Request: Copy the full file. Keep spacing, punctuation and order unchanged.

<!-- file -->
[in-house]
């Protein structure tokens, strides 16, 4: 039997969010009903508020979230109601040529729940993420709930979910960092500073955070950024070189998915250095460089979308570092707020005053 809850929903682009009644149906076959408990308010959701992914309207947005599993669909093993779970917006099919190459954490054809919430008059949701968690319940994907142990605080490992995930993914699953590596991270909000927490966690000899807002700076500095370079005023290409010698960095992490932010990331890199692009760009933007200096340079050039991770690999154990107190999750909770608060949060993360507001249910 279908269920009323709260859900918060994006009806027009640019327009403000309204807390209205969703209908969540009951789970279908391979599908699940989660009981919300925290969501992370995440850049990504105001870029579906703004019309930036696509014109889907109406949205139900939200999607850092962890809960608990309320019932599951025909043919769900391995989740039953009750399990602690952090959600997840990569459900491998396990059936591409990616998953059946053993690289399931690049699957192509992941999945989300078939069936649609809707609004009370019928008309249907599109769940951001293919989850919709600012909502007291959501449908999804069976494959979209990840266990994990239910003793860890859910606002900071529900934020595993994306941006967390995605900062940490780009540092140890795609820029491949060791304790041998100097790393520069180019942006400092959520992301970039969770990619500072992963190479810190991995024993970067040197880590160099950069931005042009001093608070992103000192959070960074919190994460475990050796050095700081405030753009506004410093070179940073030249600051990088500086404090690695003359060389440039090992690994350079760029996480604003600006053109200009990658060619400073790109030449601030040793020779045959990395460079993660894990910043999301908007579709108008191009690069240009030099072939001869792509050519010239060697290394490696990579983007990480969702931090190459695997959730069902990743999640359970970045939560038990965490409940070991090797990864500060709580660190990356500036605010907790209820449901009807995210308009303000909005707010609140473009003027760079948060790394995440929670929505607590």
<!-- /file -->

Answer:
[in-house]
């Protein structure tokens, strides 16, 4: 039997969010009903508020979230109601040529729940993420709930979910960092500073955070950024070189998915250095460089979308570092707020005053 809850929903682009009644149906076959408990308010959701992914309207947005599993669909093993779970917006099919190459954490054809919430008059949701968690319940994907142990605080490992995930993914699953590596991270909000927490966690000899807002700076500095370079005023290409010698960095992490932010990331890199692009760009933007200096340079050039991770690999154990107190999750909770608060949060993360507001249910 279908269920009323709260859900918060994006009806027009640019327009403000309204807390209205969703209908969540009951789970279908391979599908699940989660009981919300925290969501992370995440850049990504105001870029579906703004019309930036696509014109889907109406949205139900939200999607850092962890809960608990309320019932599951025909043919769900391995989740039953009750399990602690952090959600997840990569459900491998396990059936591409990616998953059946053993690289399931690049699957192509992941999945989300078939069936649609809707609004009370019928008309249907599109769940951001293919989850919709600012909502007291959501449908999804069976494959979209990840266990994990239910003793860890859910606002900071529900934020595993994306941006967390995605900062940490780009540092140890795609820029491949060791304790041998100097790393520069180019942006400092959520992301970039969770990619500072992963190479810190991995024993970067040197880590160099950069931005042009001093608070992103000192959070960074919190994460475990050796050095700081405030753009506004410093070179940073030249600051990088500086404090690695003359060389440039090992690994350079760029996480604003600006053109200009990658060619400073790109030449601030040793020779045959990395460079993660894990910043999301908007579709108008191009690069240009030099072939001869792509050519010239060697290394490696990579983007990480969702931090190459695997959730069902990743999640359970970045939560038990965490409940070991090797990864500060709580660190990356500036605010907790209820449901009807995210308009303000909005707010609140473009003027760079948060790394995440929670929505607590």